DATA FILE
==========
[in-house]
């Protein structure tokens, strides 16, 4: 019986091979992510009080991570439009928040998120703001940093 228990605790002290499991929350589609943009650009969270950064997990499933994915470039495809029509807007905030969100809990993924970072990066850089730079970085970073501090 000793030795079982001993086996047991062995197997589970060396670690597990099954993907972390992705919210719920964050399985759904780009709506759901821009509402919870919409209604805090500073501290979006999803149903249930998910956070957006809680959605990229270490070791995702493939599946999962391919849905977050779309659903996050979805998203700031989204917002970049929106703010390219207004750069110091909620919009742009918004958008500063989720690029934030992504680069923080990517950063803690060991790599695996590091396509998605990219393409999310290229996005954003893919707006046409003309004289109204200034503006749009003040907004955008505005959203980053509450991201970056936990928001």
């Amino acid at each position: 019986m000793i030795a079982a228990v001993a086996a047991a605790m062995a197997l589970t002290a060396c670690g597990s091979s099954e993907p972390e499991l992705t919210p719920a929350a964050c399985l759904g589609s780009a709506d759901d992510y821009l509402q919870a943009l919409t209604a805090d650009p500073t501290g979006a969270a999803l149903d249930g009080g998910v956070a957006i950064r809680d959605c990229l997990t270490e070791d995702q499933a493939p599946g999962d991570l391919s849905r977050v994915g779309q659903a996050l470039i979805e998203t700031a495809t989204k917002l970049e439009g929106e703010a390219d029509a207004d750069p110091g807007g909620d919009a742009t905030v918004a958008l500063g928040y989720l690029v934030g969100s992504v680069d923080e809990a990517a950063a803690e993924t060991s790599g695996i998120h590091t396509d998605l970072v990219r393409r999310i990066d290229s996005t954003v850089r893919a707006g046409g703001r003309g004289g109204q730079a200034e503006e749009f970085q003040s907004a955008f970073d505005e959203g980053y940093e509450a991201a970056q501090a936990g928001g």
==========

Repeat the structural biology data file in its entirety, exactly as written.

[in-house]
């Protein structure tokens, strides 16, 4: 019986091979992510009080991570439009928040998120703001940093 228990605790002290499991929350589609943009650009969270950064997990499933994915470039495809029509807007905030969100809990993924970072990066850089730079970085970073501090 000793030795079982001993086996047991062995197997589970060396670690597990099954993907972390992705919210719920964050399985759904780009709506759901821009509402919870919409209604805090500073501290979006999803149903249930998910956070957006809680959605990229270490070791995702493939599946999962391919849905977050779309659903996050979805998203700031989204917002970049929106703010390219207004750069110091909620919009742009918004958008500063989720690029934030992504680069923080990517950063803690060991790599695996590091396509998605990219393409999310290229996005954003893919707006046409003309004289109204200034503006749009003040907004955008505005959203980053509450991201970056936990928001």
């Amino acid at each position: 019986m000793i030795a079982a228990v001993a086996a047991a605790m062995a197997l589970t002290a060396c670690g597990s091979s099954e993907p972390e499991l992705t919210p719920a929350a964050c399985l759904g589609s780009a709506d759901d992510y821009l509402q919870a943009l919409t209604a805090d650009p500073t501290g979006a969270a999803l149903d249930g009080g998910v956070a957006i950064r809680d959605c990229l997990t270490e070791d995702q499933a493939p599946g999962d991570l391919s849905r977050v994915g779309q659903a996050l470039i979805e998203t700031a495809t989204k917002l970049e439009g929106e703010a390219d029509a207004d750069p110091g807007g909620d919009a742009t905030v918004a958008l500063g928040y989720l690029v934030g969100s992504v680069d923080e809990a990517a950063a803690e993924t060991s790599g695996i998120h590091t396509d998605l970072v990219r393409r999310i990066d290229s996005t954003v850089r893919a707006g046409g703001r003309g004289g109204q730079a200034e503006e749009f970085q003040s907004a955008f970073d505005e959203g980053y940093e509450a991201a970056q501090a936990g928001g």